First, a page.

# 4. Finite size¶

This section introduces the concept of shapes with classes `Polygon`

and
`FreeformShape`

which are used to model systems of finite size. The sparse
eigensolver `arpack()`

is also introduced as a good tool for exactly solving
larger Hamiltonian matrices.

`Download this page as a Jupyter notebook`

## 4.1. Primitive¶

The simplest finite-sized system is just the unit cell of the crystal lattice.

```
from pybinding.repository import graphene
model = pb.Model(graphene.monolayer())
model.plot()
```

The unit cell can also be replicated a number of times to create a bigger system.

```
model = pb.Model(
graphene.monolayer(),
pb.primitive(a1=5, a2=3)
)
model.plot()
model.lattice.plot_vectors(position=[0.6, -0.25])
```

The `primitive()`

parameter tells the model to replicate the unit cell 5 times in the
\(a_1\) vector direction and 3 times in the \(a_2\) direction. However, to model
realistic systems we need proper shapes.

## 4.2. Polygon¶

The easiest way to create a 2D shape is with the `Polygon`

class. For example,
a simple rectangle:

```
def rectangle(width, height):
x0 = width / 2
y0 = height / 2
return pb.Polygon([[x0, y0], [x0, -y0], [-x0, -y0], [-x0, y0]])
shape = rectangle(1.6, 1.2)
shape.plot()
```

A `Polygon`

is initialized with a list of vertices which should be given in clockwise or
counterclockwise order. When added to a `Model`

the lattice will expand to fill the shape.

```
model = pb.Model(
graphene.monolayer(),
rectangle(width=1.6, height=1.2)
)
model.plot()
```

To help visualize the shape and the expanded lattice, the polygon outline can be plotted on top of the system by calling both plot methods one after another.

```
def trapezoid(a, b, h):
return pb.Polygon([[-a/2, 0], [-b/2, h], [b/2, h], [a/2, 0]])
model = pb.Model(
graphene.monolayer(),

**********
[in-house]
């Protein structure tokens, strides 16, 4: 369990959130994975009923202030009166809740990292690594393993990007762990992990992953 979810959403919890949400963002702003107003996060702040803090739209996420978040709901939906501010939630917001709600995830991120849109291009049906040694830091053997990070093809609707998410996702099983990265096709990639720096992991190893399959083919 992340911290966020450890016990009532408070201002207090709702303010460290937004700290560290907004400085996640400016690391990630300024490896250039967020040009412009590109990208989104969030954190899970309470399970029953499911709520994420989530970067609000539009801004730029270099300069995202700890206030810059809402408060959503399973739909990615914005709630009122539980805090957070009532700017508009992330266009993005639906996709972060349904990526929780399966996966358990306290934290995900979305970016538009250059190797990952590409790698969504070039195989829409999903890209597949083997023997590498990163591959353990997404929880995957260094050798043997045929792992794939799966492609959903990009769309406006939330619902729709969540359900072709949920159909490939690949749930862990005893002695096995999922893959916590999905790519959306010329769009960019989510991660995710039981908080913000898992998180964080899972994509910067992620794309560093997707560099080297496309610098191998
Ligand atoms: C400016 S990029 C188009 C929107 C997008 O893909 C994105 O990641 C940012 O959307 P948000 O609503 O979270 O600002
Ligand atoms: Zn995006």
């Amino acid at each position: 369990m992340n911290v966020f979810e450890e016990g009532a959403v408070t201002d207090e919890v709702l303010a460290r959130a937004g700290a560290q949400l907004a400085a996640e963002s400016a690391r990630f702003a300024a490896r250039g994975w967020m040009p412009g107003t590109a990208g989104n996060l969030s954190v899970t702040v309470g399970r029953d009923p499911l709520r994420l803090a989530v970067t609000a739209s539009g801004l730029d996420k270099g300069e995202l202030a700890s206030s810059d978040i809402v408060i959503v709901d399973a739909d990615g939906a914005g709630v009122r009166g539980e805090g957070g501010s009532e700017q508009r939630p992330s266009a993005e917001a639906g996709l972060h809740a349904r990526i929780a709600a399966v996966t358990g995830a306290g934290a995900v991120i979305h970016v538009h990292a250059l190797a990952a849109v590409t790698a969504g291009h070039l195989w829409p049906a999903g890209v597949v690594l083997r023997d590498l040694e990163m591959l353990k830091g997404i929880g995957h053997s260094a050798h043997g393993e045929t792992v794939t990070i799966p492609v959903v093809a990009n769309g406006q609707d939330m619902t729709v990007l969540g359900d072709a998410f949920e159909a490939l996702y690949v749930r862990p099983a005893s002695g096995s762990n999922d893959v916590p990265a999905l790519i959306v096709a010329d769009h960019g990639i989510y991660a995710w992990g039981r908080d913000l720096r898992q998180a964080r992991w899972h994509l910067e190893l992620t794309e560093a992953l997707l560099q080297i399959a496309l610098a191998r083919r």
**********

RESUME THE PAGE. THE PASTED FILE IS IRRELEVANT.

trapezoid(a=3.2, b=1.4, h=1.5)
)
model.plot()
model.shape.plot()
```

In general, a shape does not depend on a specific material, so it can be easily reused. Here, we
shall switch to a `graphene.bilayer()`

lattice, but we’ll keep
the same `trapezoid`

shape as defined earlier:

```
model = pb.Model(
graphene.bilayer(),
trapezoid(a=3.2, b=1.4, h=1.5)
)
model.plot()
```

## 4.3. Freeform shape¶

Unlike a `Polygon`

which is defined by a list of vertices, a `FreeformShape`

is
defined by a `contains`

function which determines if a lattice site is inside the desired shape.

```
def circle(radius):
def contains(x, y, z):
return np.sqrt(x**2 + y**2) < radius
return pb.FreeformShape(contains, width=[2*radius, 2*radius])
model = pb.Model(
graphene.monolayer(),
circle(radius=2.5)
)
model.plot()
```

The `width`

parameter of `FreeformShape`

specifies the bounding box width. Only sites
inside the bounding box will be considered for the shape. It’s like carving a sculpture from a
block of stone. The bounding box can be thought of as the stone block, while the `contains`

function is the carving tool that can give the fine detail of the shape.

As with `Polygon`

, we can visualize the shape with the `FreeformShape.plot()`

method.

```
def ring(inner_radius, outer_radius):
def contains(x, y, z):
r = np.sqrt(x**2 + y**2)
return np.logical_and(inner_radius < r, r < outer_radius)
return pb.FreeformShape(contains, width=[2*outer_radius, 2*outer_radius])
shape = ring(inner_radius=1.4, outer_radius=2)
shape.plot()
```

The shaded area indicates the shape as determined by the `contains`

function. Creating a model
will cause the lattice to fill in the shape.

```
model = pb.Model(
graphene.monolayer(),
ring(inner_radius=1.4, outer_radius=2)